The most critical step that most teams overlook:
Imagine the scenarios below; maybe it is something you have personally experienced. We’ll use an HR role as an example:
- The team lead wants someone who has x years of experience and went to a particular school and has experience working with unions. This person needs to be a proactive and driven individual on the fast track to upper management.
- The department director wants to find someone at a particular comp range who can handle the work of two people. This person needs to have come from a competitor and be more focused on taking a creative approach as opposed to getting lost in the weeds.
- The person that the candidate will be reporting to wants support in a particular area that will free up their time. They want someone who can focus on the details as they have the strategy in mind. They want someone less outgoing and more process-oriented. They need to be detail-oriented and more compliant than driven.
Something is going to have to give. What looks like a great hire to one, would be a terrible hire to another. This is one of the main reasons we utilize the Predictive Index benchmark. By helping hiring teams get on the same page, we can bring a level of measurable objectivity to the process and prevent any unnecessary barriers to entry.
Once the “right seat” is defined, the organization can look for the “right person” for the job. This involves identifying candidates who possess the necessary skills, experience, and behavioral traits required for success in the role. A candidate who has the required technical skills but lacks the necessary soft skills may not be the “right person” for the job.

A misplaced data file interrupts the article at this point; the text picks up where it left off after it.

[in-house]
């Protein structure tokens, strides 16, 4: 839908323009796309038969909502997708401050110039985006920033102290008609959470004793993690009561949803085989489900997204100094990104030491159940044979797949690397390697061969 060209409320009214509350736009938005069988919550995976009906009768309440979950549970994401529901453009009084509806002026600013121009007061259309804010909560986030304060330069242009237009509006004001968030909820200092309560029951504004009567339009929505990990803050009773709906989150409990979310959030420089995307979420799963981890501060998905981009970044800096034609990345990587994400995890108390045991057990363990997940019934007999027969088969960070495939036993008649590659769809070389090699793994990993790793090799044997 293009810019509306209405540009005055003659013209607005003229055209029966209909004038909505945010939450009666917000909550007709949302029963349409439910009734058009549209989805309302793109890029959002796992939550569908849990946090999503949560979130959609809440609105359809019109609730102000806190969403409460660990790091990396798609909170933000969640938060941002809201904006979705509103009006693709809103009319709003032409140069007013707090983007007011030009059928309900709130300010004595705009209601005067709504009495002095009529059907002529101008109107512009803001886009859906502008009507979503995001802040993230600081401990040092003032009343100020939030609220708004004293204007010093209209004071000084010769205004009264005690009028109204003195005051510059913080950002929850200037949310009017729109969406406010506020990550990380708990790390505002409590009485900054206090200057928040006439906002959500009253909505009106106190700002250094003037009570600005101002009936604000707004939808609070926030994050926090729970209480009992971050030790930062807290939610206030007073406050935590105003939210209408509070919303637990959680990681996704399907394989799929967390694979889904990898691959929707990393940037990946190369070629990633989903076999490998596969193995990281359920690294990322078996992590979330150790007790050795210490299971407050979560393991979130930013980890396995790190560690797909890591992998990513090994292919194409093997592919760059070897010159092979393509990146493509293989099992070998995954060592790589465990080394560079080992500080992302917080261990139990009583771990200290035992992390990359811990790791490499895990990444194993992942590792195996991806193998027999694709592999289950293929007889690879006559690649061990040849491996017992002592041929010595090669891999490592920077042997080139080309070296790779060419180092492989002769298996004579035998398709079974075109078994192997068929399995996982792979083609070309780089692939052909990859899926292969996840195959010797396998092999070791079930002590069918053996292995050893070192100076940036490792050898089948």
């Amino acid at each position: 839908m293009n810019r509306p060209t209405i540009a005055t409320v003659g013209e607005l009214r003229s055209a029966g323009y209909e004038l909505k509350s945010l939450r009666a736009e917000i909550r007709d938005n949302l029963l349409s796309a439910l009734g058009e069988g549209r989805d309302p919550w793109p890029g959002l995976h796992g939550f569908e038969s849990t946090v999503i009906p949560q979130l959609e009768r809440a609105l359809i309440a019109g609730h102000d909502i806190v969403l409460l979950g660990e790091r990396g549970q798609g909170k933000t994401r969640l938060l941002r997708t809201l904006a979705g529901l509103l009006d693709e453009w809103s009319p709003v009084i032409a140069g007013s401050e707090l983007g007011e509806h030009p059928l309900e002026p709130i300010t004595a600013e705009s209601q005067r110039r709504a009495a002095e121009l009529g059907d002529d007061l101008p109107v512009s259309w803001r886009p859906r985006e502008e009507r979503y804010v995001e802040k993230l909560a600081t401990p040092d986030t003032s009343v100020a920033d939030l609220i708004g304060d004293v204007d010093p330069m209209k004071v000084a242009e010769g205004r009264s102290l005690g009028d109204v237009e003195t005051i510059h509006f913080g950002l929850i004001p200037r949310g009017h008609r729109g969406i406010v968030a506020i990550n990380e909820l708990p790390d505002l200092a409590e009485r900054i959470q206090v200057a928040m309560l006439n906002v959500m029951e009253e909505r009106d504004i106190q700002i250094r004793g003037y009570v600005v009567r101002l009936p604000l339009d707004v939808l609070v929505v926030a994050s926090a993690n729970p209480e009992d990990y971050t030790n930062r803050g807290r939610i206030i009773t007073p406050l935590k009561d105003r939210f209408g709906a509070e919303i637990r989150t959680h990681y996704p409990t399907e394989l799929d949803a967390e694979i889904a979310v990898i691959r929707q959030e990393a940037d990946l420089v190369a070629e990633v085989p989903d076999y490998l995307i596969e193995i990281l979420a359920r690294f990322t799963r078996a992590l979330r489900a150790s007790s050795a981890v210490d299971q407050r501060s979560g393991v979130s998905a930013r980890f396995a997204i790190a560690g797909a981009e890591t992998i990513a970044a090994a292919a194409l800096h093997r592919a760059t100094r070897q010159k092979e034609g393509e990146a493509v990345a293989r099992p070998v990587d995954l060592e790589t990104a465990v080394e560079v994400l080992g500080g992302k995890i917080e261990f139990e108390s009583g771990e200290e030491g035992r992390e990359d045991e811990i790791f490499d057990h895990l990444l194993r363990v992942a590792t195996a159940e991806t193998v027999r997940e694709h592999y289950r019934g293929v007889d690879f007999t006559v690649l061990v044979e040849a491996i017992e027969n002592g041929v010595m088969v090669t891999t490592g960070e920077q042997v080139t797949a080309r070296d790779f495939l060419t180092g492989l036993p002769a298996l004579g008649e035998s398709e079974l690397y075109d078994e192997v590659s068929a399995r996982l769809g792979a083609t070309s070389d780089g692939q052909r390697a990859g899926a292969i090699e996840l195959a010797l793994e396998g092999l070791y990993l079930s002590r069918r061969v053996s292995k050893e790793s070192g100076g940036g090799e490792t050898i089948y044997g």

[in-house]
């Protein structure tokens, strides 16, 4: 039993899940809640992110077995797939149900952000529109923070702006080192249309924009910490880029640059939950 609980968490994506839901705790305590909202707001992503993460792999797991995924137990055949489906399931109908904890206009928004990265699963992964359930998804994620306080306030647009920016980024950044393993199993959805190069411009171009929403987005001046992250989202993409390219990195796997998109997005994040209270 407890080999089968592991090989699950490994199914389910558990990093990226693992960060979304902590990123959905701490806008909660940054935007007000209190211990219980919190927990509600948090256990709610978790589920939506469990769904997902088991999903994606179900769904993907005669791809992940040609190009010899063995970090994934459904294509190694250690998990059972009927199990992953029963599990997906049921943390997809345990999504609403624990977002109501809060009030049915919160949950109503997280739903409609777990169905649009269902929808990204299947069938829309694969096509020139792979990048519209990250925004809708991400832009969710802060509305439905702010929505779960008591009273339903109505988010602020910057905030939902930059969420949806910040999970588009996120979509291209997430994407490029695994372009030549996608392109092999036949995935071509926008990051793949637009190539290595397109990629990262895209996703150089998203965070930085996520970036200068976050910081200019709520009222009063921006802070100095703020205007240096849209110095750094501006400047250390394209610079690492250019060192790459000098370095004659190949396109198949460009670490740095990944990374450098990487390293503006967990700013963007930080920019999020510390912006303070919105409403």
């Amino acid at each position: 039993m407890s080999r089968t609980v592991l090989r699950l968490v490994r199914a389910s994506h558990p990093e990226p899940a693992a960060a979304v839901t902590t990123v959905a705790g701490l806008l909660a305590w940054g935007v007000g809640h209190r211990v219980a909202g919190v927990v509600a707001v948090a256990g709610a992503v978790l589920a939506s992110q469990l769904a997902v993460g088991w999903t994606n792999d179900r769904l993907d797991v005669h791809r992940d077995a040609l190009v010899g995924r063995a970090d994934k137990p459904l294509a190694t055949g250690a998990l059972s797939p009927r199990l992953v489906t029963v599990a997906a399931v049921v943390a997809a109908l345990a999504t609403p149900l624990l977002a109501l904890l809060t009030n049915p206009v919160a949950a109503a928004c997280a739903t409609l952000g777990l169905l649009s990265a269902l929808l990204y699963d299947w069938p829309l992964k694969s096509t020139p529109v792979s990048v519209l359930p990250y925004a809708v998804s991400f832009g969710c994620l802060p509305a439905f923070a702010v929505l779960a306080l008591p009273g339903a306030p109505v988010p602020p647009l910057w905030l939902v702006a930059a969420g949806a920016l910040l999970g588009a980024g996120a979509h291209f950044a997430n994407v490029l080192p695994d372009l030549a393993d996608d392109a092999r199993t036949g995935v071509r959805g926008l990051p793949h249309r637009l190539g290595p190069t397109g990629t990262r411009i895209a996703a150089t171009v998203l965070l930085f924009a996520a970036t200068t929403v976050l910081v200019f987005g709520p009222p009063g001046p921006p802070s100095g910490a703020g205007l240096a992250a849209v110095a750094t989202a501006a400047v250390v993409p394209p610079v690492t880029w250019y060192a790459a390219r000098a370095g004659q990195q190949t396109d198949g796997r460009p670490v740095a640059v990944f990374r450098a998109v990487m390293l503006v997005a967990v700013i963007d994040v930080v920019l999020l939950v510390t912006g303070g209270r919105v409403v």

Moreover, a candidate who possesses the required technical and soft skills but doesn’t fit the organization’s culture may also not be the “right person” for the job. Reynolds emphasizes that cultural fit is a critical aspect of finding the “right person” for a job. An employee who doesn’t align with the organization’s values and goals may not be able to perform to their full potential, even if they have the necessary skills.
This is where the Head, Heart, and Briefcase shine!
- Heart – values, motivations, missional alignments, desired growth trajectory.
- Head – behavioral and cognitive data points that can be accurately measured against the quantified needs of the team they will be joining.
- Briefcase – the skills and experience they possess, along with the achievements and accomplishments gained through using them.
In conclusion, the “right seat, right person” concept highlights the importance of defining and understanding the job role before building a candidate profile. This approach ensures that organizations can identify the necessary skills, experience, and behavioral traits required for success in the role. By finding the “right person for the right seat,” organizations can increase productivity, decrease turnover, and ultimately achieve their business objectives.